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Publisher's Summary

This volume celebrates six such languages - Ancient Greek, Latin, Old English, Sanskrit, Old Irish, and Biblical Hebrew - by first introducing listeners to their most distinctive features, then showing how these linguistic traits play out in short excerpts from actual ancient texts. It explores, for instance, how Homer's Greek shows signs of oral composition, how Horace achieves striking poetic effects through interlaced word order in his Latin, and how the poet of Beowulf attains remarkable intensity of expression through the resources of Old English. But these are languages that have shared connections as well. Listeners will understand how the Sanskrit of the Rig Veda uses words that come from roots found also in English, how turns of phrase characteristic of the Hebrew Bible found their way into English, and that even as unusual a language as Old Irish still builds on common Indo-European linguistic patterns.

Very few people have the opportunity to learn these languages, and they can often seem mysterious and inaccessible: Drawing on a lucid and engaging writing style and with the aid of clear English translations throughout, this book aims to give all listeners, whether scholars, students, or interested novices, an aesthetic appreciation of just how rich and varied they are.

©2020 Coulter H. George (P)2021 Tantor

What listeners say about How Dead Languages Work

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  • 09-29-21

Surprisingly fun

This book was more fun than it had any right to be, given how dry the subject matter is often treated.

4 people found this helpful

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Useless but interesting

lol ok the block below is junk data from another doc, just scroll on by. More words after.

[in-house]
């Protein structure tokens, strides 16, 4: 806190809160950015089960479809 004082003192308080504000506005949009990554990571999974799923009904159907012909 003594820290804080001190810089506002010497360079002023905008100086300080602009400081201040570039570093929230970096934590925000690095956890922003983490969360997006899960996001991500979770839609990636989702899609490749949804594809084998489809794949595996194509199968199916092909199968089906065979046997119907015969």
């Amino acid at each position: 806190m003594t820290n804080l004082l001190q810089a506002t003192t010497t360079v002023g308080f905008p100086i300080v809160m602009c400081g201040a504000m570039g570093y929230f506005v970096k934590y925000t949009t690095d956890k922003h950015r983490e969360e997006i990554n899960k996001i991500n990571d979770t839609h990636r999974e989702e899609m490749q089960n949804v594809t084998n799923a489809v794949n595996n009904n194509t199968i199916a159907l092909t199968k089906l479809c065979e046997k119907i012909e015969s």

So this book is completely useless, but it is interesting-ish. It took the writer of this book a full ten minutes just to say that the only reason you should learn a dead language is to read it. No shit dude. It honestly teaches you absolutely nothing about how to actually read anything, but it does bring up some interesting points about language in general that make it still worth listening to.

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Enjoyable for lovers of linguistics

I found this book fascinating. The author goes through Ancient Greek, Latin, Old English, Sanskrit, Old Irish and Hebrew giving examples of what makes each language unique.

There are some parts that get tedious like when dictionaries of words or word forms are read. I think these sections lend themselves better to print than in audio form but on the whole it didn't detract enough for me to stop listening.

The flip side is that it is nice having the narrator pronounce the words which can be difficult to tell strictly from reading.

All in all I would recommend this book to all English speakers who want to know more about these languages and language in general.